1 cup unbleached all-purpose flour
1 cup cornmeal (fine-ground, not polenta)
2 tsp. baking powder
1/8 tsp. baking soda
1/2 tsp. salt
3 Tbsp. sugar
1 Tbsp. chopped fresh rosemary
6 Tbsp. cold unsalted butter
2/3 c. buttermilk
1 large egg
1 cup (packed) crumbled feta
1/3 cup rough-chopped pitted Kalamata olives
Preheat oven to 375 degrees. Line a large baking sheet with parchment paper and spray it and a 1/3 cup measuring cup with non-stick spray.
Place flour, cornmeal, baking powder, baking soda, salt, sugar, and rosemary in a food processor fitted with the steel blade; process briefly to combine.
Cut butter into thin slices and distribute them over the top of the dry mixture. Pulse several times until butter is uniformly cut into dry mixture so it resembles a coarse meal.
Pour the buttermilk into a 2-cup liquid measure and beat the egg into it. With the food processor running, pour buttermilk mixture through feed tube into the dough, then the olives and feta. Turn off the processor as soon as it all comes together (just a couple or few seconds - you don't want the olives and feta to lose all their identity).
Remove the food processor blade and scrape any dough on it back into the bowl. Using the sprayed 1/3 cup measure, scoop out blobs of dough and drop onto prepared baking sheet, a few inches apart. I got 9; if you want bigger scones, you won't get so many and you'll need to bake them a little longer. I think these are the perfect size.
Bake in the center or lower 1/3 of the oven for 20 - 22 minutes, or until little golden brown spots appear all over. Cool on a rack at least 15 minutes before serving.
I've found all these scones (including those I posted last week) keep quite well for a few days, so I'm looking forward to having one of these for lunch with a nice bowl of gazpacho when I go back to work. As you can guess, I've revised my opinion: savory scones can be absolutely delightful!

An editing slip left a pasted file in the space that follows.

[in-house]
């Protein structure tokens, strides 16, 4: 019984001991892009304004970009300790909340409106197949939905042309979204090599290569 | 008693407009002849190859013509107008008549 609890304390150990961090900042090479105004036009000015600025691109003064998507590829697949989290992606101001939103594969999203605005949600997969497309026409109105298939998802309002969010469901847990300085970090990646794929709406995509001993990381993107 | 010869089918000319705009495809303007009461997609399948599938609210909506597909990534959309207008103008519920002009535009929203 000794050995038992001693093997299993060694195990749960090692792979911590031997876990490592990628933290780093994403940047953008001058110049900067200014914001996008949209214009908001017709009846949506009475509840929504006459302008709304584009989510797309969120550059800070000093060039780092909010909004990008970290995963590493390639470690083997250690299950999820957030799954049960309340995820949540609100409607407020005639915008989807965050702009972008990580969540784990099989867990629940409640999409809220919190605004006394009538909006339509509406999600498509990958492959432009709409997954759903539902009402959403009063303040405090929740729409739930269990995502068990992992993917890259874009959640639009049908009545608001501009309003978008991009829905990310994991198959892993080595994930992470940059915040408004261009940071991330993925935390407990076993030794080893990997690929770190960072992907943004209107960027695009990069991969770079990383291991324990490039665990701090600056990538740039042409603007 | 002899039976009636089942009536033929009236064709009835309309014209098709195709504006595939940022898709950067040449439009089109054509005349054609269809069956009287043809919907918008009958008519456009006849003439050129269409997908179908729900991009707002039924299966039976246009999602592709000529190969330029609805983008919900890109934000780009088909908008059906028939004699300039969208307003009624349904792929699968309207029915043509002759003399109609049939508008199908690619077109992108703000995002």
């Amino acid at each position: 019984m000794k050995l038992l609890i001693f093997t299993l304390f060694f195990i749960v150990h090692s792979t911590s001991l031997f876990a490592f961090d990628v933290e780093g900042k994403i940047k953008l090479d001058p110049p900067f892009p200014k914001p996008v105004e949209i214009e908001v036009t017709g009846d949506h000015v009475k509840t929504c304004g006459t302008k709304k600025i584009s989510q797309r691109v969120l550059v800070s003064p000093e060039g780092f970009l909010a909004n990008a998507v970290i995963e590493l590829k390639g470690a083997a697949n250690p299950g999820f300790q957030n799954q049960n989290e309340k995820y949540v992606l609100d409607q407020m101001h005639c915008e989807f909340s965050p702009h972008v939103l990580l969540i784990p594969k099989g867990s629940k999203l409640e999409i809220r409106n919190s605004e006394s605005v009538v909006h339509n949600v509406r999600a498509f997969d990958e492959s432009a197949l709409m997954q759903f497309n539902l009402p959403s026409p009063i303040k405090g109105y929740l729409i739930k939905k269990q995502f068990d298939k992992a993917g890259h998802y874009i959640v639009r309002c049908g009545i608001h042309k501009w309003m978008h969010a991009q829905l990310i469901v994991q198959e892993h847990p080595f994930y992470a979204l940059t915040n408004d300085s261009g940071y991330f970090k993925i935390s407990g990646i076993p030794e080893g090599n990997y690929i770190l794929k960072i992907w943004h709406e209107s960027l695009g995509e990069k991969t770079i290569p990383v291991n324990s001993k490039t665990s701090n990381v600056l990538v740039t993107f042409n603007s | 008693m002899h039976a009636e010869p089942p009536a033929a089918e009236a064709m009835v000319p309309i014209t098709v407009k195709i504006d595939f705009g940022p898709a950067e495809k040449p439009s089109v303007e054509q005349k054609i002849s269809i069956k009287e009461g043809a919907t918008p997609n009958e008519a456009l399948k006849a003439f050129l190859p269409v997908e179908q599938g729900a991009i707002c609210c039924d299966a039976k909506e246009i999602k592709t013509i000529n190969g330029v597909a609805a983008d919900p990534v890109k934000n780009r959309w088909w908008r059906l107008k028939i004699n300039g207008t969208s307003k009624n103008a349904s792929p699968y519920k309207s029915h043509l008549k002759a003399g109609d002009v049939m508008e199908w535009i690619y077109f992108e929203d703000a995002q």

A few words about ingredients:
- I don't always pay much attention to whether I use salted or unsalted butter, but in this case, because the feta and olives are so salty, I recommend making sure the butter isn't.
- And 3 tablespoons may seem like a lot of sugar - I was concerned about that myself - but it's actually just right; it seems to somehow balance and heighten the other flavors.
- Rosemary is one of my very favorite herbs, but it wasn't always. When I was growing up in Idaho, where it can get very cold, no one grows rosemary in the yard, so all we had available was dried rosemary, which in my opinion is worse than none at all. I suppose you could grind it in a coffee grinder, as we do some other spices and herbs, but if you just chop it or, worse, use the leaves whole, they never really soften up and are unpleasant in the mouth, no matter how much flavor they may add. They can even pose a choking hazard. I think 1 to 1 1/2 tsp. of dried dill would be an acceptable substitute (or 1 T. fresh) because although it won't taste the same, it is used a lot in Greek cooking and should be delicious with the feta and olives.
I hope if you try this recipe, you'll be as pleasantly surprised as I was. Now if only I knew how to say "Bon appétit!" in Greek!